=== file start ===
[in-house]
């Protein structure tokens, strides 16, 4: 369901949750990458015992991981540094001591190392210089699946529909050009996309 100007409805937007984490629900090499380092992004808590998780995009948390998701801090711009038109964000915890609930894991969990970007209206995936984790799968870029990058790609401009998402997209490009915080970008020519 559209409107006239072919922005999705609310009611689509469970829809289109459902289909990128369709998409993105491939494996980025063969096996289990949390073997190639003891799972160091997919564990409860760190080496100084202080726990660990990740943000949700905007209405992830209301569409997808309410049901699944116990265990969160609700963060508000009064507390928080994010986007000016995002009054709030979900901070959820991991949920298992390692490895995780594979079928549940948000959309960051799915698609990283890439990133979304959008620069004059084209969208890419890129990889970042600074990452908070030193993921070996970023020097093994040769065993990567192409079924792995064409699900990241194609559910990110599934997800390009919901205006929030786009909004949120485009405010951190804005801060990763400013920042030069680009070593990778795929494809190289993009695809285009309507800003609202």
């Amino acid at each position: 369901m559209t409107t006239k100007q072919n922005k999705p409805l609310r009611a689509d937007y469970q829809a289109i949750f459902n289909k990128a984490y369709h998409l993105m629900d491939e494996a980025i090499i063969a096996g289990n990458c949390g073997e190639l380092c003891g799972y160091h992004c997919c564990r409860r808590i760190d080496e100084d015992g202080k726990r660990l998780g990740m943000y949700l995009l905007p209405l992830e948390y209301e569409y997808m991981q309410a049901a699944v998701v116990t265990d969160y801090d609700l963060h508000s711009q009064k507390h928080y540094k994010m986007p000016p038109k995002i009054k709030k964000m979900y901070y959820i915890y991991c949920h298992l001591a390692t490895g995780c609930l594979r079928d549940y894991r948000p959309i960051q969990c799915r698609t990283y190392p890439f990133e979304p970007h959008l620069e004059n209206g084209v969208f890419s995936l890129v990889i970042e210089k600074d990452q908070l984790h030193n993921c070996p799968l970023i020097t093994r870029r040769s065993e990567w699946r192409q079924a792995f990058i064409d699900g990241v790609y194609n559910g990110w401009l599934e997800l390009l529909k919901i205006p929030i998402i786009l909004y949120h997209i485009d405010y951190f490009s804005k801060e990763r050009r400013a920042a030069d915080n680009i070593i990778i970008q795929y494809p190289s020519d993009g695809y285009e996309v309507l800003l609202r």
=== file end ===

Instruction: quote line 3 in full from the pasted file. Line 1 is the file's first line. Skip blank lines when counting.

């Amino acid at each position: 369901m559209t409107t006239k100007q072919n922005k999705p409805l609310r009611a689509d937007y469970q829809a289109i949750f459902n289909k990128a984490y369709h998409l993105m629900d491939e494996a980025i090499i063969a096996g289990n990458c949390g073997e190639l380092c003891g799972y160091h992004c997919c564990r409860r808590i760190d080496e100084d015992g202080k726990r660990l998780g990740m943000y949700l995009l905007p209405l992830e948390y209301e569409y997808m991981q309410a049901a699944v998701v116990t265990d969160y801090d609700l963060h508000s711009q009064k507390h928080y540094k994010m986007p000016p038109k995002i009054k709030k964000m979900y901070y959820i915890y991991c949920h298992l001591a390692t490895g995780c609930l594979r079928d549940y894991r948000p959309i960051q969990c799915r698609t990283y190392p890439f990133e979304p970007h959008l620069e004059n209206g084209v969208f890419s995936l890129v990889i970042e210089k600074d990452q908070l984790h030193n993921c070996p799968l970023i020097t093994r870029r040769s065993e990567w699946r192409q079924a792995f990058i064409d699900g990241v790609y194609n559910g990110w401009l599934e997800l390009l529909k919901i205006p929030i998402i786009l909004y949120h997209i485009d405010y951190f490009s804005k801060e990763r050009r400013a920042a030069d915080n680009i070593i990778i970008q795929y494809p190289s020519d993009g695809y285009e996309v309507l800003l609202r």